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GOP Governor says WSJ Takes Dem Bribes

With all the bizarre behavior in Washington, it is easy to forget about the over-the-top antics of state officials around the country. But, sometimes, a governor outdoes himself.

Consider the case of Nevada Governor Jim Gibbons, a former Republican congressman who was elected to his current job last November. Gibbons, who was the subject of an inquiry into whether he assaulted a woman during the gubernatorial race, is now reportedly the target of an Federal Bureau of Investigation inquiry into whether he steered federal contracts to a Nevada defense contractor who allegedly made secret payments to the then congressman.

The newspaper that broke the story of the Gibbons scandal was The Wall Street Journal, which is generally seen as the most political conservative and Republican friendly of America's nationally-circulated newspapers. While there is no question that the Journal's editorial page bends hard to the right, it's news pages have a good reputation for reporting responsibly on national affairs -- which should come as no surprise, as titans of industry and Wall Street traders do not like to be lied to.

But Gibbons says The Wall Street Journal is bought and paid for by the Democrats. Indeed, the governor claims "the Democrats have paid to have these Wall Street Journal articles written."

Asked for more details about those payments, the governor's press secretary said, "As far as the Wall Street Journal story goes, we don't know. We don't know who is providing it but we do hear rumors just like you do."

Rumors? Has anyone heard rumors about the Wall Street Journal being on the take from the Democratic Party? If that's the case, Democrats -- aside from Connecticut Senator Joe Lieberman -- ought to ask for their money back. No newspaper has more consistently editorialized in favor of the Bush administration's failed policies, and the initiatives of Republicans at the state level, than the Journal.

For the record, officials at the newspaper have not yet come up with any receipts for those Democratic bribes.

Indeed, a Journal spokesperson says, "The Wall Street Journal's articles about Governor Gibbons are supported by extensive reporting. The Governor's suggestion that the Journal's coverage is a product of the Nevada Democrats is baseless."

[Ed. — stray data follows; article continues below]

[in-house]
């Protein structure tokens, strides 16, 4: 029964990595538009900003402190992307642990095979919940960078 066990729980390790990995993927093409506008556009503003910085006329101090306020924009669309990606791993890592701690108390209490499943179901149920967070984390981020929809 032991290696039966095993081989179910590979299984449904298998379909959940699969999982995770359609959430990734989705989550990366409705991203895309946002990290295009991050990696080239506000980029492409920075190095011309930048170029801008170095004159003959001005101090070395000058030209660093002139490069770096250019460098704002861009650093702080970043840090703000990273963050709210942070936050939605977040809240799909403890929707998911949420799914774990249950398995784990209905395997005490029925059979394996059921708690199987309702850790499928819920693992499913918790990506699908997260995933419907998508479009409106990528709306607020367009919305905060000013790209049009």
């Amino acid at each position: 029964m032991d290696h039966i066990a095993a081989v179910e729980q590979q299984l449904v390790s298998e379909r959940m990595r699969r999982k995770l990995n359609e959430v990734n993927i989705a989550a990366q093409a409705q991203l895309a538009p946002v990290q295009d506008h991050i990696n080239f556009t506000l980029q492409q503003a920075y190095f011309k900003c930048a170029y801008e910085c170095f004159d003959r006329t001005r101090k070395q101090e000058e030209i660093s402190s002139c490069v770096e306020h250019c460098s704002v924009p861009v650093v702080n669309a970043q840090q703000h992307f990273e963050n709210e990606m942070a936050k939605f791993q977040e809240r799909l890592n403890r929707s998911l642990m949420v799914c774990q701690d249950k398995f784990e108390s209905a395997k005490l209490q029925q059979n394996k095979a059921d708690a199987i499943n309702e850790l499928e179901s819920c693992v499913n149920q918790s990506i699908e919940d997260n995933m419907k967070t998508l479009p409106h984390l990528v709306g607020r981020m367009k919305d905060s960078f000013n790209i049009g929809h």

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John Nichols' new book is THE GENIUS OF IMPEACHMENT: The Founders' Cure forRoyalism. Rolling Stone's Tim Dickinson hails it as a "nervy, acerbic, passionately argued history-cum-polemic [that] combines a rich examination of the parliamentary roots and past use ofthe 'heroic medicine' that is impeachment with a call for Democraticleaders to 'reclaim and reuse the most vital tool handed to us by thefounders for the defense of our most basic liberties.'"

Chaos in the Greater Middle East

[ Part 1 of "Six Crises in Search of an Author, How the Bush Administration Destabilized the Arc of Instability"-- "Bush's Absurdist Imperialism" -- appeared yesterday. Here is part 2:]

Sweeping across the region from East to West, let's briefly note the six festering or clamoring crisis spots, any one of which could end up with the major role in the epic drama George Bush and his neocons supporters thought they were writing back in their Global War on Terror glory days.

Pakistan: The Pakistani government was America's main partner, along with the Saudis, in funding, arming, and running the anti-Soviet struggle of the mujahedeen, including Osama bin Laden, in Afghanistan back in the 1980s; and Pakistan's intelligence agency, the ISI, was the godfather of the Taliban (and remains, it seems, a supporter to this day). In September 2001, the Bush administration gave the country's coup-installed military ruler, General Pervez Musharraf, the basic you're-either-with-us-or-against-us choice. He chose the "with" and in the course of these last years, under constant American pressure, has lost almost complete control over Pakistan's tribal regions along the Afghan border to various tribal groups, the Taliban, al-Qaeda, and other foreign jihadis, who have established bases there. Now, significant parts of the country are experiencing unrest in what looks increasingly like a countdown to chaos in a nuclear-armed nation.

Afghanistan: In the meantime, from those Pakistani base areas, the revived and rearmed Taliban (and their al-Qaeda partners) are preparing to launch a major spring offensive in Afghanistan, using tactics from the Iraq War (suicide bombers or "Mullah Omar's Missiles," as they call them, and the roadside bomb or IED). They are already capable of taking over southern Afghan districts for periods of time. The Bush administration used the Northern Alliance--that is, proxy Afghan forces--to take Kabul in November 2001. It then set up its bases and prisons and established President Hamid Karzai as the "mayor of Kabul," only to abandon the task of providing real security and beginning the genuine reconstruction of the country in order to invade Iraq. The rest of this particular horror story is, by now, reasonably well known. The country beyond booming Kabul remains impoverished and significantly in ruins; the population evidently ever more dissatisfied; the American and NATO air war ever more indiscriminate; and it is again the planet's largest producer of opium poppies and, as such, supplier of heroin. Over five years after its "liberation" from the Taliban, Afghanistan is a failed state, home to a successful guerrilla war by one of the most primitively fundamentalist movements on the planet, and a thriving narco-kingdom. It is only likely to get worse. For the first time, the possibility that, like the Russians before them, the Americans (and their NATO allies) could actually suffer defeat in that rugged land seems imaginable.